Though you might have seen several examples of this since, Lacoste was one of the first brands to print QR codes onto its advertisements that would instantly display their newest collection’s latest looks. All the way back in 2012, Lacoste took out ads in fashion magazines with QR codes that would lead straight to their website.

“We realize that mobile has quickly become the №1 vehicle to reach consumers, and we are continuing to stay ahead of the trend by embracing new methods of mobile integration. Mobile has increasingly become a holistic part of the purchase cycle, most often driving our customers to offline retail locations across the country,” said Steve Birkhold, president and CEO of Lacoste USA, New York. (Excerpt from Retail Dive)

In 2019, Lacoste built on this by flashing QR codes on TV screens during French Open tennis matches. Scanning the blocks would lead you to classic sportswear from the brand’s catalogue, thus taking advantage of the current mood of any sports fanatic.

On the flip side, this blog post does a fantastic job of pointing out some of the flaws of the earlier Lacoste campaigns. They are beginner’s mistakes, definitely out of the question in 2022, and it cements our earlier point about making use of our current smarts to really get the best results possible.

The takeaway:

Directing users to your latest or most relevant collection allows you to use little space for a big message. Instead of having to display every design in an ad you take out, you just need enough to print out a QR code that the user can then use to access the same information ultimately.

This tactic works best if you’re selling wares or have something new to alert consumers about.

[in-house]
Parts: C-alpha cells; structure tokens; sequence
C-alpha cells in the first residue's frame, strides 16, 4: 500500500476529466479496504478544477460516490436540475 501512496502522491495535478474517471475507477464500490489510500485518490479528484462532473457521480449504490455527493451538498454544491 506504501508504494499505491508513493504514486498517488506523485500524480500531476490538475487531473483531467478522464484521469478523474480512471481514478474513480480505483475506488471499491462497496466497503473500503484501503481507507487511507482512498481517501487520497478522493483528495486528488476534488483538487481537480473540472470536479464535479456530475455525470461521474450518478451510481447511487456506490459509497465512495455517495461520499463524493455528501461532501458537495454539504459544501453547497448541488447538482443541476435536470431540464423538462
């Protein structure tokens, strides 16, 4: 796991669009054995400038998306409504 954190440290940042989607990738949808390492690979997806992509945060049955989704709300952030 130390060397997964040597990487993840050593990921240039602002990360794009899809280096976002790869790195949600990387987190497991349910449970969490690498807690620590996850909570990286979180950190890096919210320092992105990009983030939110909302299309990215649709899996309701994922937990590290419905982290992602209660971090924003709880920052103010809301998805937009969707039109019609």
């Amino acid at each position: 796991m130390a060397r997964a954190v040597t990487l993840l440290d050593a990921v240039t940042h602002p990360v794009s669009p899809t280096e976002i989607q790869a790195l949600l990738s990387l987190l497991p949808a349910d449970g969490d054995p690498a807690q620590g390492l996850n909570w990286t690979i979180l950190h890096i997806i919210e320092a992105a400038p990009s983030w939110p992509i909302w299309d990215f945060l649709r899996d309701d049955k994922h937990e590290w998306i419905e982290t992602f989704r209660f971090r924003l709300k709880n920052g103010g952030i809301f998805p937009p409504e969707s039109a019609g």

“Spotify Codes” have made quite the name for themselves, mainly just by being a really great idea. Scan one of them to automatically start playing the song encoded within it, thus making these codes beautiful additions to gifts, momentos, birthday cards, and so much more.

If you’ve been on Instagram in the last year or so, chances are you’ve seen these codes turned into keychains that you can gift a loved one or posters that start playing theme songs instantly. It’s made it so much easier to share music, either with a friend or a whole new consumer base.

As TechCrunch points out, “you can imagine artists printing vinyl stickers with their Spotify Codes instead of just their band name. Whereas a complicated Spotify URL would be unsightly and complicated to type in on mobile, the camera and soundwave-stylized codes look good and are easy to use.”

The takeaway

QR codes can simplify the process of sharing information. This makes any potential client more likely to check out whatever it is you’re selling. As you probably already know through personal experience, the more steps involved, the more people will avoid going through with it.